Inmates train dogs to help others, themselves

The dog trainer and the prisoner urged the Labrador retriever with the perky ears to pick up a pen on the floor.

A.J., the dog, looked at the prisoner and then looked at the pen on the floor.

"Come on," said Jennifer Rogers, who teaches people who train dogs. "Don't give up on him."

Willie, the prisoner, gave the command again: "Get."

Other prisoners gathered in the room whispered, "Come on, A.J."

Finally, the dog grabbed the pen and dropped it into the prisoner's lap. Everyone cheered and applauded.

The scene took place Monday in a training room at Kershaw Correctional Institution in Lancaster County. There, a dozen inmates - the S.C. Department of Corrections did not allow the inmates to be identified by last names - are training four Labrador retrievers to be service dogs for people with physical and mental disabilities.

The dogs live in cells with the inmates, Mondays through Fridays. They spend weekends on the outside with foster families, who take them to public places, teaching them about such places as restaurants and movie theaters.

The dog-training program is teaching the prisoners too - about themselves.

"When we are teaching the dogs discipline, it also teaches us," said Laird, a prisoner convicted of assault and battery. "Like the instructor tells us, 'Slow is fast.' It's a matter of taking your time."

Palmetto Animal Assisted Life Services, a Columbia organization that trains service dogs and matches them with people in need, offered to introduce a training program within the S.C. Department of Corrections.

Rogers, PAALS' executive director, said she learned about similar programs while getting her dog training certification.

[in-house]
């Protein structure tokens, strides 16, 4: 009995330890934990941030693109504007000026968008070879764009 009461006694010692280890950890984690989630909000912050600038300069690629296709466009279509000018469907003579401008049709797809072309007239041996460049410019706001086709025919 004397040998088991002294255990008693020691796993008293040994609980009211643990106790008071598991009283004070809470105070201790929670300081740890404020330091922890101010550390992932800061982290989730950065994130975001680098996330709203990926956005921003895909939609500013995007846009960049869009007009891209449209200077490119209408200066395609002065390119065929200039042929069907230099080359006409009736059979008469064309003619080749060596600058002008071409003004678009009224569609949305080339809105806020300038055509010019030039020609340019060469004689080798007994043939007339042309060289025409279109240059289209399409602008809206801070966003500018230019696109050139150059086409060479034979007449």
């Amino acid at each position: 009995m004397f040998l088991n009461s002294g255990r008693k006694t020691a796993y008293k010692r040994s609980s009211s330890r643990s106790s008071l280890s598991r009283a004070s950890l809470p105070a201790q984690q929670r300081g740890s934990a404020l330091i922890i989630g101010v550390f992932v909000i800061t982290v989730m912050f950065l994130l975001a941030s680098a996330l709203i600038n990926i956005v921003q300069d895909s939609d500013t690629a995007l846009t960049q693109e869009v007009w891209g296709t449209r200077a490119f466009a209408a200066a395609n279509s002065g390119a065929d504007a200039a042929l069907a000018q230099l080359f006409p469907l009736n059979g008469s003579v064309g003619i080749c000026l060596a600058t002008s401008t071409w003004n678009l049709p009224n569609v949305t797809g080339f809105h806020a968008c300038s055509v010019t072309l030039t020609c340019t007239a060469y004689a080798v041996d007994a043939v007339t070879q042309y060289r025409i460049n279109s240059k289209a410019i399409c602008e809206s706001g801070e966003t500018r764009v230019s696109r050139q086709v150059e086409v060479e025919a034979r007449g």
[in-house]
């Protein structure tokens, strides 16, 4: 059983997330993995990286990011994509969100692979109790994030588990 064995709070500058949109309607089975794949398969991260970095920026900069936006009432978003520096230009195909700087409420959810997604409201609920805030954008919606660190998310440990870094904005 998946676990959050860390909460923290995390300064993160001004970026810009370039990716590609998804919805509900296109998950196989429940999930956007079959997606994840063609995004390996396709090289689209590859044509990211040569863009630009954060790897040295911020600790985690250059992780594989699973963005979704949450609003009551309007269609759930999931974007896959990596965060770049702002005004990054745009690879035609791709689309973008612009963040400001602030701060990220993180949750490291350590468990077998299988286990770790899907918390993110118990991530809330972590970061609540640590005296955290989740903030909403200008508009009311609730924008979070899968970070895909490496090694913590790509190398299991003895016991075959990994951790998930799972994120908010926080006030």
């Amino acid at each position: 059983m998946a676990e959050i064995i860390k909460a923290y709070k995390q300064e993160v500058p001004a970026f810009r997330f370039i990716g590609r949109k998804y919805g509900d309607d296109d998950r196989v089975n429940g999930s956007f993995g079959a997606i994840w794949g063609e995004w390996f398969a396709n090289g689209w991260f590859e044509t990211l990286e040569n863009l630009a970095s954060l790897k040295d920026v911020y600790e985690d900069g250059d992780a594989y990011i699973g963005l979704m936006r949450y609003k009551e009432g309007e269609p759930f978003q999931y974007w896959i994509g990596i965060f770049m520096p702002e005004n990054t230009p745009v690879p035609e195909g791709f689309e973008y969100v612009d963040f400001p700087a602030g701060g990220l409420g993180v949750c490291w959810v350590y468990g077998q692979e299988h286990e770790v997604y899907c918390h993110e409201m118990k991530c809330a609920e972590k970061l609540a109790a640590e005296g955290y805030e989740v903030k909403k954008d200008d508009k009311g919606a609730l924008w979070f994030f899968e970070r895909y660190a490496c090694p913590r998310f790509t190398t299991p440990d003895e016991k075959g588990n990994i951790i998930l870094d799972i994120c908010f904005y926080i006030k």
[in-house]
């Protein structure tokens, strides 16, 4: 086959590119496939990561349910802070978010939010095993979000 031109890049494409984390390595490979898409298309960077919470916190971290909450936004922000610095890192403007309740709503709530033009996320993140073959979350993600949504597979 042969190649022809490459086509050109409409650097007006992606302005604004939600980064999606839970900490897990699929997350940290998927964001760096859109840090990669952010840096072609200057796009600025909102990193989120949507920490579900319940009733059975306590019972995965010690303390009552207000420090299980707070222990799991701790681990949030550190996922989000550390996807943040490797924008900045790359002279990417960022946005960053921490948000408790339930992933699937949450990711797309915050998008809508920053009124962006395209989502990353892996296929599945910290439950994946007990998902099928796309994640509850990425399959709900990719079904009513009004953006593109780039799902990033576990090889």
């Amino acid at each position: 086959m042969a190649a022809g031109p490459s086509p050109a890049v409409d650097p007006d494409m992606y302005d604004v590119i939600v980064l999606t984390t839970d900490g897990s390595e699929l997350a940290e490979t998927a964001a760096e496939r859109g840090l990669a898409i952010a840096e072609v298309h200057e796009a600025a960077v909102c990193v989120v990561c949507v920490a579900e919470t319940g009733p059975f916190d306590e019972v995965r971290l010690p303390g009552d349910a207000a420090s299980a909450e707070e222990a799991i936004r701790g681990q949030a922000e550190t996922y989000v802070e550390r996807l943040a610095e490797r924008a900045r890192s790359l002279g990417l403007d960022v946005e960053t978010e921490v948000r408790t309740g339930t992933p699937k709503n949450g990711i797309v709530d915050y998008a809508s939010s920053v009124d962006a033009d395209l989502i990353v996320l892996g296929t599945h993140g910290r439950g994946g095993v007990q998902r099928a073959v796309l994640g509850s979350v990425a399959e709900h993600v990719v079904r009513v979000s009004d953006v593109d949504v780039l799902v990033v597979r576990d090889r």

When Cecilia Reynolds, Kershaw's warden, heard about it at a department meeting, she jumped on the idea. She stays on the lookout for free programs for the 1,500 inmates under her charge.

"Trying to find something for all of them to do is difficult," Reynolds said. "The more you can find for the inmates to do, the less mischievous they become."

Reynolds, who owns three dogs, also approved a grooming program.

Correctional officer Jacob Knoop oversees three prisoners who are learning to wash and cut hair in the prison. They practice on prison employees' dogs. In January, 14 more prisoners will start grooming.

The dogs calm the inmates, Reynolds said, adding the dorm where the service dogs live has the fewest behavioral problems.

The dogs teach love, responsibility and discipline to the inmates, she said. Inmates learn they can't cut corners with the dogs' lessons.

"It's not always easy," she said.

Keith, a 54-year-old prisoner serving a life sentence for murder, said he has learned to have patience while working with a dog.

"Once it bonds with you, it works so much easier on its cues and commands," Keith said.

Keith said the work makes time pass a little more quickly. He volunteered for the dog training program because he wanted to do something to help other people. Plus, "I love dogs," he said.

The dogs, of course, don't mind living in a prison. They wag their tails while passing through security and when greeting the prisoners.

On Monday, the prisoners and dogs worked on flipping light switches on and off and on picking up objects such as the pens and cell phones.

Jordan instructed the prisoners to take small steps with their dogs.

When Willie and A.J. practiced picking up objects they started with A.J. grabbing his own leash from the floor.

Once A.J. picked up a pen, Willie asked him to get a cell phone. A.J. struggled with the command.

Willie repeated "Get." A.J. still did not follow instructions.

"Do you think he's going to do it?" Rogers asked.

"I believe in him," Willie said.

On this day, A.J. did not pick up the phone. So, Willie finished the exercise on a successful note, asking A.J. to pick up his leash. The dog received a treat.

"You want to set your dog up to succeed so it's fun for them and you have a good time while you're doing it," Rogers said

Rogers and Sheri Jordan, a PAALS volunteer, go to the prison for two hours, twice a week. They've watched the prisoners improve their dog-handling skills and warm up to the instructors and animals.

"These aren't guys who show their emotions," Rogers said.

Dog training is as much about people as it is the animals, she said.

"We talk about how they get success with their dogs," Rogers said. "Is it when they speak sharply? Or by being nice to them?

"They're not all going to be people who are great communicators. We're teaching them about how to handle each other as much as how to treat dogs."